Friday, February 3, 2012

a new breathfield

Now let it be time that gods step forth
from dwelt-in things ...
Time they knock down every wall
in my house. New page. Only the wind
stirred by such a page turning
could shovel air as a spade turns earth:
a new breathfield. Oh gods, gods!
You who came so often, sleepers inside things,
who cheerfully arise -- who, by wells 
that we guess at, wash face and neck
and lightly add your repose
to that which seems full, our own life.
May it again be your morning, gods.
We repeat. You alone are source.
The world arises with you, and origin shines
on all the cracks in our failures ...

Rainer Maria Rilke, late untitled fragment
[mostly Edward Snow's translation from Uncollected Poems, with my own revisions to Snow's version]


  1. Jetzt wär es Zeit, daß Götter träten aus
    bewohnten Dingen...
    Und daß sie jede Wand in meinem Haus
    umschlügen. Neue Seite. Nur der Wind,
    den solches Blatt im Wenden würfe, reichte hin,
    die Luft, wie eine Scholle, umzuschaufeln:
    ein neues Atemfeld. Oh Götter, Götter!
    Ihr Oftgekommenen, Schläfer in den Dingen,
    die heiter aufstehn, die sich an den Brunnen,
    die wir vermuten, Hals und Antlitz waschen
    und die ihr Ausgeruhtsein leicht hinzutun
    zu dem, was voll scheint, unserm vollen Leben.
    Noch einmal sei es euer Morgen, Götter.
    Wir wiederholen. Ihr allein seid Ursprung.
    Die Welt steht auf mit euch, und Anfang glänzt
    an allen Bruchstelln unseres Mißlingens...

  2. I close my eyes and drift in the breathfields. Indeed a beautiful poem and picture

  3. oh my god

    this image!!!

    i am blown away

    and then the poem comes to put me together again, in a sacred new morning -

    if there is one image able to express hierophany, this is the one.

  4. james, something happens inside of this and i am not sure what it is. firstly there is the photograph, which would be enough, so enough that it would already be too much in its plenitude. but then the poem. the poem itself. and what does the poem say? but then the translation. and i can not help but ask how you do this, the manner of translation itself. and i don't mean to always ask the same questions of translation, but i think this underscores language and understanding itself, perhaps all poetry, perhaps all experience. you take a poem and translate the words? does the experience necessarily follow? it can not, can it? you become inserted. language is muscles creating form and you choose the language based upon rilke's initial choice of language. but then each of us in inserted as the reader, too.

    what i mean to say is that this post is no one thing. this is an infinitude of things, which causes me to wonder just how much life and meaning lies inside of every one small thing, just as life hums out beyond this photograph.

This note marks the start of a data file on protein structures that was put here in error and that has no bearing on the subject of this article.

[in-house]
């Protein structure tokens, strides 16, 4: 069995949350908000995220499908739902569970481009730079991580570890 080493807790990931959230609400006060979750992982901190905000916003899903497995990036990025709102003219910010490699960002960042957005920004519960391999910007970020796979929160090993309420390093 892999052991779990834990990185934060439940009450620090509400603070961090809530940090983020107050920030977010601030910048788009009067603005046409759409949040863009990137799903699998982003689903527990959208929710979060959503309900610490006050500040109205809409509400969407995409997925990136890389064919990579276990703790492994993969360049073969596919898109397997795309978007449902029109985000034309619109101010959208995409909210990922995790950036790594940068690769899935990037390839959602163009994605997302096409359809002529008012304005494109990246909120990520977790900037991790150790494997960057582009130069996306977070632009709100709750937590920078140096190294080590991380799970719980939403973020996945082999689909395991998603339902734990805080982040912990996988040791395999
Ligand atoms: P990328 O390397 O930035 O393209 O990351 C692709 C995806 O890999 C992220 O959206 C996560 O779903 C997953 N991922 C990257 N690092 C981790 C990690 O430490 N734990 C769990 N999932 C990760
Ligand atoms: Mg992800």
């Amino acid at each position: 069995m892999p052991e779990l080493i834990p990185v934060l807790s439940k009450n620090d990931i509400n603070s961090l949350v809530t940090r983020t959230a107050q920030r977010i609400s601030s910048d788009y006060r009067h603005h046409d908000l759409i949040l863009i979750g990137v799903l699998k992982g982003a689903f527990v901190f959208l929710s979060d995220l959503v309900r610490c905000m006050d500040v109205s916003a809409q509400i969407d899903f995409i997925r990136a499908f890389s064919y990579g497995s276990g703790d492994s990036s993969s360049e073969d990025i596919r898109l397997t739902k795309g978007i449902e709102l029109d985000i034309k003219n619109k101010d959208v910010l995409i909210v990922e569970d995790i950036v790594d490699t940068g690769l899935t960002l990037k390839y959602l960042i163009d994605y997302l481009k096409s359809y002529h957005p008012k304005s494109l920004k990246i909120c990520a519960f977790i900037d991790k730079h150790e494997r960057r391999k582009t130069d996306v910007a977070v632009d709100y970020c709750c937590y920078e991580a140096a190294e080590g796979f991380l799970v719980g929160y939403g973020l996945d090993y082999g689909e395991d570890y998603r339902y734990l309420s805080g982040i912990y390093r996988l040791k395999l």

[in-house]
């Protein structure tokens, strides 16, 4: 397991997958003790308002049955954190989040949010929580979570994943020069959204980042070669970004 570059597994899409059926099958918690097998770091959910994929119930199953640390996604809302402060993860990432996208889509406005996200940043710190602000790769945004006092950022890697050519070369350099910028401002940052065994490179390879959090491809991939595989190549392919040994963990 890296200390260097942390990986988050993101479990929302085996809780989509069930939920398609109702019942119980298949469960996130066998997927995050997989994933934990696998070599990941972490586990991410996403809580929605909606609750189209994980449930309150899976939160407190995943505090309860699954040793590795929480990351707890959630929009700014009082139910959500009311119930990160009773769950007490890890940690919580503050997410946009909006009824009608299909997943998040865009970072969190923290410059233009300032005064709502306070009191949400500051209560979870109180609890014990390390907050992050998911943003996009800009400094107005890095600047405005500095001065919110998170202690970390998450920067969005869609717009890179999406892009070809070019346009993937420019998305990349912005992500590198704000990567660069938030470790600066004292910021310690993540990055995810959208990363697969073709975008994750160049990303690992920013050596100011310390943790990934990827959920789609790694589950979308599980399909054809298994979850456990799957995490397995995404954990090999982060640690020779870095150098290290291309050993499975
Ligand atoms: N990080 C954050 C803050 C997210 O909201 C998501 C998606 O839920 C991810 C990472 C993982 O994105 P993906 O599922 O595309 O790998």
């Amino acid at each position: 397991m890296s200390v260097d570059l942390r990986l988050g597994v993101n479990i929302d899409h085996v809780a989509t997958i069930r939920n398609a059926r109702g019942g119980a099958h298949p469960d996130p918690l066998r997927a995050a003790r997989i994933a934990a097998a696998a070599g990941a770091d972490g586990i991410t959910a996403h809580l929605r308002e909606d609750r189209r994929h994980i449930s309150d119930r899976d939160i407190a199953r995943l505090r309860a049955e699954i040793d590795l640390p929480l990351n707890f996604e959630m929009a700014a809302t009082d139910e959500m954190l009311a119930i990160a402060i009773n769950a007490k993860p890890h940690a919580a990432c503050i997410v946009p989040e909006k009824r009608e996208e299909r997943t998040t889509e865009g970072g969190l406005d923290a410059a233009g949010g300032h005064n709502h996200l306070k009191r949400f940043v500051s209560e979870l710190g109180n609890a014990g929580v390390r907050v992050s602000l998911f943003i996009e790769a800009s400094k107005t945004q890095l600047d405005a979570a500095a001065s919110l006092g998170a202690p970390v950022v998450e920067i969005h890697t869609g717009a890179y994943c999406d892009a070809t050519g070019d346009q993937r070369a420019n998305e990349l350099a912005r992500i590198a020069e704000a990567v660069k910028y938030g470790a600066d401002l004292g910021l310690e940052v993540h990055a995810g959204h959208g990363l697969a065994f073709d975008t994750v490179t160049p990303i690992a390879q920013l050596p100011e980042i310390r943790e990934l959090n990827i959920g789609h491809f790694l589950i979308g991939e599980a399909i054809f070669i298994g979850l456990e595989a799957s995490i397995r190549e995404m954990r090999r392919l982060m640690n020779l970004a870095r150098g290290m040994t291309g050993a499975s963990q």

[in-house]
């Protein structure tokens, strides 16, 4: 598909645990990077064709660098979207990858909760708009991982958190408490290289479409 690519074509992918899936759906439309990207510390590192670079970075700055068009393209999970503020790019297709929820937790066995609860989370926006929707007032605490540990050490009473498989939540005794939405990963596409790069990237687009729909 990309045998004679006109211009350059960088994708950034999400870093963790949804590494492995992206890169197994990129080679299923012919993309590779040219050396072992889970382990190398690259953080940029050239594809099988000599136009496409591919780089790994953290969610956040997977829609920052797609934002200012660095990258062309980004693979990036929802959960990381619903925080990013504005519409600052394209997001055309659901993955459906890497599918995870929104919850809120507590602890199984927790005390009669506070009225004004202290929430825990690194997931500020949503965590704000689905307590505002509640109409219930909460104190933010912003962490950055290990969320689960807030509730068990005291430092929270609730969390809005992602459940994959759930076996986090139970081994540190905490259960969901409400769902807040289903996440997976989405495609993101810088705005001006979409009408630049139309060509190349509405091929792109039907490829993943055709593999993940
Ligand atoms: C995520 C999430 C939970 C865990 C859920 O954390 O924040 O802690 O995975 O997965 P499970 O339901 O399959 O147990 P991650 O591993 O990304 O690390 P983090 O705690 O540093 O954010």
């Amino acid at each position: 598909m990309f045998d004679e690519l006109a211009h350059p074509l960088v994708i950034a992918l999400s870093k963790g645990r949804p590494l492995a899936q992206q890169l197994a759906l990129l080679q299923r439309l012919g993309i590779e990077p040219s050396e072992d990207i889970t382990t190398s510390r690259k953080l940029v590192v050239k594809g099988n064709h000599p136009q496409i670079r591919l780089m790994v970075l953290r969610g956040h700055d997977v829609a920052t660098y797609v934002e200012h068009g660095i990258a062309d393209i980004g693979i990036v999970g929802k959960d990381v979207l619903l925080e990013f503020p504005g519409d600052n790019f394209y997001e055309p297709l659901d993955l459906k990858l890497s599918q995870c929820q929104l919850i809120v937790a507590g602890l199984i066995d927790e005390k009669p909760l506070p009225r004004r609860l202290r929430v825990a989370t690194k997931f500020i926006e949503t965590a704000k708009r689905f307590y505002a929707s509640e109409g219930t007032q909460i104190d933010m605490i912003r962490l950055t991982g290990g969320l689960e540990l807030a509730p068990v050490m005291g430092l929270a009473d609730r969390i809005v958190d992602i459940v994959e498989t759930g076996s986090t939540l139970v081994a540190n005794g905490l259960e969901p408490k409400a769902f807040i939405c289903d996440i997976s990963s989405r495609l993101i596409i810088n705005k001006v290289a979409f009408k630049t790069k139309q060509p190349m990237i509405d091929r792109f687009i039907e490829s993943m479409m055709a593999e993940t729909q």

(and still, this says nothing of the poem. you post the original here but i wonder on other translations, how they might differ, what this says to us. AND STILL this would say nothing of the poem!)


  5. Liz: thank you. i'm glad the post could take you somewhere good :-)

  6. Roxana: i am always humbled and grateful when such words come from you ...

    hierophany is everywhere and always, i suppose, but we can see it only sometimes and in some places ... there was certainly something holy about this feather caught in these twigs ... it was on a rocky little island, surrounded by ice, where the wind was tearing at everything ... you can't see any of that in the photo, of course, but it is all still there, somehow, i feel ...

  7. erin: but i think you should always ask these questions of translation, and i say yes to each of them -- translation has all of these complexities, and more

    the questions are fundamental, and they reach everywhere. all art is translation in some sense (all experience, perhaps? let me think on that for a while...). it is always one consciousness attempting to recreate experience inside another consciousness, experience transposed through a thousand variables, any of which can, and surely does, alter and skew ...

    translation from one language to another just adds another layer of complication, i.e., a few thousand more slippery variables :-) ... when we translate, what do we care about? the meaning of the words? the form of the poem? some hard to define "experience" of the gestalt (which might have little to do with the meaning of words, or might have everything to do with it...)?

    translation in practice is absolutely ad hoc -- to hell with theory -- this works for this poem -- when we move on to another, maybe we'll do that, instead ... this indeterminacy is one of the fascinations of translating ....

    this is a long and important conversation about meaning and value, isn't it? we will never reach the end, the conclusion, the truth (ha! truth!!) ... i'm glad we won't :-))


  8. ein sehr tief emotionaler und ausdrucksvoller Post, der tiefe Empfindungen auslöst ... es ist eine sehr gute Übersetzung .. und die Wahrheit, du hast Recht -. Ha!

    Küsse für dich mein Freund und ich bin gespannt, was du aus der städtischen Welt mitbringst ...

    ich umarme dich

  9. James: Thanks for writing on what questions should be asked about translations. I have a deep love for different cultures whether it's music, art, dance or language. Translation is at the heart of it all and I agree, it’s never ending